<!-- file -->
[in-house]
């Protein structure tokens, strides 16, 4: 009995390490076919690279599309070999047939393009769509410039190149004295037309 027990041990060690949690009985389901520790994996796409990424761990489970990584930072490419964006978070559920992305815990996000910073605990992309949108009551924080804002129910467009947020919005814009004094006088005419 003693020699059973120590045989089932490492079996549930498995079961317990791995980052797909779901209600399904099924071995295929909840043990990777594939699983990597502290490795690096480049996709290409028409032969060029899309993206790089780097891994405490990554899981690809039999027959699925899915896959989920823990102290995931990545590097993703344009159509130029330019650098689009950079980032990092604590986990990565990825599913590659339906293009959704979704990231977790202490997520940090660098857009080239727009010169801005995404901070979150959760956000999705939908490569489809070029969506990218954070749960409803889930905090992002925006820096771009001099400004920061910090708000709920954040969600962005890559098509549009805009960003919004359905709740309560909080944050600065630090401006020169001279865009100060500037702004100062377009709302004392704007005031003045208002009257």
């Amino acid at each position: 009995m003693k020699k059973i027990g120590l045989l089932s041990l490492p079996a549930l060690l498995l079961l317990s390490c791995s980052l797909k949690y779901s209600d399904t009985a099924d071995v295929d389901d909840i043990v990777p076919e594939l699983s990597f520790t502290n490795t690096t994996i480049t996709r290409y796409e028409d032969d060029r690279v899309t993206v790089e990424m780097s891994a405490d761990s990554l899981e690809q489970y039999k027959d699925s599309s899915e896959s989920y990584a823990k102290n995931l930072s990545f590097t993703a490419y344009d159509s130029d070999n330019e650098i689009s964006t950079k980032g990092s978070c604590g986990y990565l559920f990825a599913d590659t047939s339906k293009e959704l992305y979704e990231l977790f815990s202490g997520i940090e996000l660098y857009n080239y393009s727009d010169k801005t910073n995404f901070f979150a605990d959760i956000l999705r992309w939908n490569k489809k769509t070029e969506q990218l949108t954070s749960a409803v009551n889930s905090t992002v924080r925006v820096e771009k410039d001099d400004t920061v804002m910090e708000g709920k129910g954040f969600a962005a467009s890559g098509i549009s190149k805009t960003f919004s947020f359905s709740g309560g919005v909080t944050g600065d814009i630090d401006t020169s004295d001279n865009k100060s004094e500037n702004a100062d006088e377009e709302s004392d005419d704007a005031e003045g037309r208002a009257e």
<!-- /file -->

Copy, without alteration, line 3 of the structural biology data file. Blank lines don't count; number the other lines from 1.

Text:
């Amino acid at each position: 009995m003693k020699k059973i027990g120590l045989l089932s041990l490492p079996a549930l060690l498995l079961l317990s390490c791995s980052l797909k949690y779901s209600d399904t009985a099924d071995v295929d389901d909840i043990v990777p076919e594939l699983s990597f520790t502290n490795t690096t994996i480049t996709r290409y796409e028409d032969d060029r690279v899309t993206v790089e990424m780097s891994a405490d761990s990554l899981e690809q489970y039999k027959d699925s599309s899915e896959s989920y990584a823990k102290n995931l930072s990545f590097t993703a490419y344009d159509s130029d070999n330019e650098i689009s964006t950079k980032g990092s978070c604590g986990y990565l559920f990825a599913d590659t047939s339906k293009e959704l992305y979704e990231l977790f815990s202490g997520i940090e996000l660098y857009n080239y393009s727009d010169k801005t910073n995404f901070f979150a605990d959760i956000l999705r992309w939908n490569k489809k769509t070029e969506q990218l949108t954070s749960a409803v009551n889930s905090t992002v924080r925006v820096e771009k410039d001099d400004t920061v804002m910090e708000g709920k129910g954040f969600a962005a467009s890559g098509i549009s190149k805009t960003f919004s947020f359905s709740g309560g919005v909080t944050g600065d814009i630090d401006t020169s004295d001279n865009k100060s004094e500037n702004a100062d006088e377009e709302s004392d005419d704007a005031e003045g037309r208002a009257e």